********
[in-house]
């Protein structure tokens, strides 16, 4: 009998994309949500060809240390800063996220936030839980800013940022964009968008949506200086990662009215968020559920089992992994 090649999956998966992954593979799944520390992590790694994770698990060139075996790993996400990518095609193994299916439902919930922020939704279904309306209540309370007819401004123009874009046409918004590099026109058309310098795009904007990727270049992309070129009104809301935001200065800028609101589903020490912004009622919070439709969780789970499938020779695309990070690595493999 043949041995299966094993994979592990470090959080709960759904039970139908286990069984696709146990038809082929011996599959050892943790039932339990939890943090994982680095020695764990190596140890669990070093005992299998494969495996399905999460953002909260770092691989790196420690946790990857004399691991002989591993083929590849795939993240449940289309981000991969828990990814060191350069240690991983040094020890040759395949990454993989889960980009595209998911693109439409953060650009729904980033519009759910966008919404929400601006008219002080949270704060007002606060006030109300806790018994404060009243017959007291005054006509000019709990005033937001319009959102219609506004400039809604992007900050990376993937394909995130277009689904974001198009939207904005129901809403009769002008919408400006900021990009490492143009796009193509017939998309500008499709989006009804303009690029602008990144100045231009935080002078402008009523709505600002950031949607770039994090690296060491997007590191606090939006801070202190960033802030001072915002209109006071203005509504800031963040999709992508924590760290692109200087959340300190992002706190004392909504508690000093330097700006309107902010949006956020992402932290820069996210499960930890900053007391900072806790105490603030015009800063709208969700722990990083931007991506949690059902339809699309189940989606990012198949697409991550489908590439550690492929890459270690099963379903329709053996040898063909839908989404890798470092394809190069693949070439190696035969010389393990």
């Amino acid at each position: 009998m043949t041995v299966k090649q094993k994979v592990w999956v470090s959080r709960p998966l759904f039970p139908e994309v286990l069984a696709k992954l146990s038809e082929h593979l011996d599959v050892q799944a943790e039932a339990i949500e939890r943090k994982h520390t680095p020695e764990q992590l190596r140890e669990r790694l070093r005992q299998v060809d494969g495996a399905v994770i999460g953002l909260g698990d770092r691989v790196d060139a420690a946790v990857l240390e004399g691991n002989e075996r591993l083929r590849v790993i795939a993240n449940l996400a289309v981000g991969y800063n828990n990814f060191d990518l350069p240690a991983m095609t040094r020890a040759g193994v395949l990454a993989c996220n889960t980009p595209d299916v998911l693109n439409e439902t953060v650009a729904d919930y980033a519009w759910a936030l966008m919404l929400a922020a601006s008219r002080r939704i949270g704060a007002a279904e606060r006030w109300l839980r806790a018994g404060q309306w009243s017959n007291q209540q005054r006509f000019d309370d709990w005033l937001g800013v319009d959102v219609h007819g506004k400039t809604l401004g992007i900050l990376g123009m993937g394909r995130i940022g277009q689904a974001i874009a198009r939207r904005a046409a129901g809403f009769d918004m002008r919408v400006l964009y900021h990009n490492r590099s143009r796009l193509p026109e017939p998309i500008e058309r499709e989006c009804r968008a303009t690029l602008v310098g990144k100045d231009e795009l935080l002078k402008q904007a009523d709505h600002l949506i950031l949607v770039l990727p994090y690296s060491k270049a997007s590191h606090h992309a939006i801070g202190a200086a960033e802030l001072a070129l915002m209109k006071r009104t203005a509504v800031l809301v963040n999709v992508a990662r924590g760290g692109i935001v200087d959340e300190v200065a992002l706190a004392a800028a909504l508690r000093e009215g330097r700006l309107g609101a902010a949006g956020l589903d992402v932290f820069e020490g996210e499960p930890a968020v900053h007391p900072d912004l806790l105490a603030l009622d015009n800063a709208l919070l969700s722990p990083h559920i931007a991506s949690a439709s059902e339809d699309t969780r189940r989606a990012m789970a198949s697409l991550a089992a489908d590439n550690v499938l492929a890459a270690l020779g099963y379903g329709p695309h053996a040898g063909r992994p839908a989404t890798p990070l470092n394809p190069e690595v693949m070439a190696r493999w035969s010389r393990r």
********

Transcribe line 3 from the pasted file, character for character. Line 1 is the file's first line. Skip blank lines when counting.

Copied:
């Amino acid at each position: 009998m043949t041995v299966k090649q094993k994979v592990w999956v470090s959080r709960p998966l759904f039970p139908e994309v286990l069984a696709k992954l146990s038809e082929h593979l011996d599959v050892q799944a943790e039932a339990i949500e939890r943090k994982h520390t680095p020695e764990q992590l190596r140890e669990r790694l070093r005992q299998v060809d494969g495996a399905v994770i999460g953002l909260g698990d770092r691989v790196d060139a420690a946790v990857l240390e004399g691991n002989e075996r591993l083929r590849v790993i795939a993240n449940l996400a289309v981000g991969y800063n828990n990814f060191d990518l350069p240690a991983m095609t040094r020890a040759g193994v395949l990454a993989c996220n889960t980009p595209d299916v998911l693109n439409e439902t953060v650009a729904d919930y980033a519009w759910a936030l966008m919404l929400a922020a601006s008219r002080r939704i949270g704060a007002a279904e606060r006030w109300l839980r806790a018994g404060q309306w009243s017959n007291q209540q005054r006509f000019d309370d709990w005033l937001g800013v319009d959102v219609h007819g506004k400039t809604l401004g992007i900050l990376g123009m993937g394909r995130i940022g277009q689904a974001i874009a198009r939207r904005a046409a129901g809403f009769d918004m002008r919408v400006l964009y900021h990009n490492r590099s143009r796009l193509p026109e017939p998309i500008e058309r499709e989006c009804r968008a303009t690029l602008v310098g990144k100045d231009e795009l935080l002078k402008q904007a009523d709505h600002l949506i950031l949607v770039l990727p994090y690296s060491k270049a997007s590191h606090h992309a939006i801070g202190a200086a960033e802030l001072a070129l915002m209109k006071r009104t203005a509504v800031l809301v963040n999709v992508a990662r924590g760290g692109i935001v200087d959340e300190v200065a992002l706190a004392a800028a909504l508690r000093e009215g330097r700006l309107g609101a902010a949006g956020l589903d992402v932290f820069e020490g996210e499960p930890a968020v900053h007391p900072d912004l806790l105490a603030l009622d015009n800063a709208l919070l969700s722990p990083h559920i931007a991506s949690a439709s059902e339809d699309t969780r189940r989606a990012m789970a198949s697409l991550a089992a489908d590439n550690v499938l492929a890459a270690l020779g099963y379903g329709p695309h053996a040898g063909r992994p839908a989404t890798p990070l470092n394809p190069e690595v693949m070439a190696r493999w035969s010389r393990r």